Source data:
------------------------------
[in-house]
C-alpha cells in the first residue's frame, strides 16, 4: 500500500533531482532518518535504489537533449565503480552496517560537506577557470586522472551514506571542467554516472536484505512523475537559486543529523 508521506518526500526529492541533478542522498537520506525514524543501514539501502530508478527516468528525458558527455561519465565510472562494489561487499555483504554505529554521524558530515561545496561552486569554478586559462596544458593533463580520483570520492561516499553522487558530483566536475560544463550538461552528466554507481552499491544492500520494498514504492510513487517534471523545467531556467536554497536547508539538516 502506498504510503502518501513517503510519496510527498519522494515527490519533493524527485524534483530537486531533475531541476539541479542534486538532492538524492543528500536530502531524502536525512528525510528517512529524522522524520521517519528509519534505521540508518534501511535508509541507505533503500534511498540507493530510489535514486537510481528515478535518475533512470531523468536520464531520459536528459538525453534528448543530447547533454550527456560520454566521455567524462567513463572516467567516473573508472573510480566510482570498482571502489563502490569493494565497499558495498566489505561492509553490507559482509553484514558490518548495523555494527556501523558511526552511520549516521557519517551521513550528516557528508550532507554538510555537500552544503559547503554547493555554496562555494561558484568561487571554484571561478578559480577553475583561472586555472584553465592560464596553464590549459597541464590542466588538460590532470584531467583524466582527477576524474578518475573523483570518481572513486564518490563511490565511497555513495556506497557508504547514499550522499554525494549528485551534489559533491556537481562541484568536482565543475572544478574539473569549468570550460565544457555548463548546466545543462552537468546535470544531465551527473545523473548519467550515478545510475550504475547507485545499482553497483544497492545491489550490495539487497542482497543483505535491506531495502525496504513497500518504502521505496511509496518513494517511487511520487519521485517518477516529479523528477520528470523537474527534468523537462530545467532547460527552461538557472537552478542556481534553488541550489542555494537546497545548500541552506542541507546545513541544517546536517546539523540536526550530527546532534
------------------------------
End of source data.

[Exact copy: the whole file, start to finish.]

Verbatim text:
[in-house]
C-alpha cells in the first residue's frame, strides 16, 4: 500500500533531482532518518535504489537533449565503480552496517560537506577557470586522472551514506571542467554516472536484505512523475537559486543529523 508521506518526500526529492541533478542522498537520506525514524543501514539501502530508478527516468528525458558527455561519465565510472562494489561487499555483504554505529554521524558530515561545496561552486569554478586559462596544458593533463580520483570520492561516499553522487558530483566536475560544463550538461552528466554507481552499491544492500520494498514504492510513487517534471523545467531556467536554497536547508539538516 502506498504510503502518501513517503510519496510527498519522494515527490519533493524527485524534483530537486531533475531541476539541479542534486538532492538524492543528500536530502531524502536525512528525510528517512529524522522524520521517519528509519534505521540508518534501511535508509541507505533503500534511498540507493530510489535514486537510481528515478535518475533512470531523468536520464531520459536528459538525453534528448543530447547533454550527456560520454566521455567524462567513463572516467567516473573508472573510480566510482570498482571502489563502490569493494565497499558495498566489505561492509553490507559482509553484514558490518548495523555494527556501523558511526552511520549516521557519517551521513550528516557528508550532507554538510555537500552544503559547503554547493555554496562555494561558484568561487571554484571561478578559480577553475583561472586555472584553465592560464596553464590549459597541464590542466588538460590532470584531467583524466582527477576524474578518475573523483570518481572513486564518490563511490565511497555513495556506497557508504547514499550522499554525494549528485551534489559533491556537481562541484568536482565543475572544478574539473569549468570550460565544457555548463548546466545543462552537468546535470544531465551527473545523473548519467550515478545510475550504475547507485545499482553497483544497492545491489550490495539487497542482497543483505535491506531495502525496504513497500518504502521505496511509496518513494517511487511520487519521485517518477516529479523528477520528470523537474527534468523537462530545467532547460527552461538557472537552478542556481534553488541550489542555494537546497545548500541552506542541507546545513541544517546536517546539523540536526550530527546532534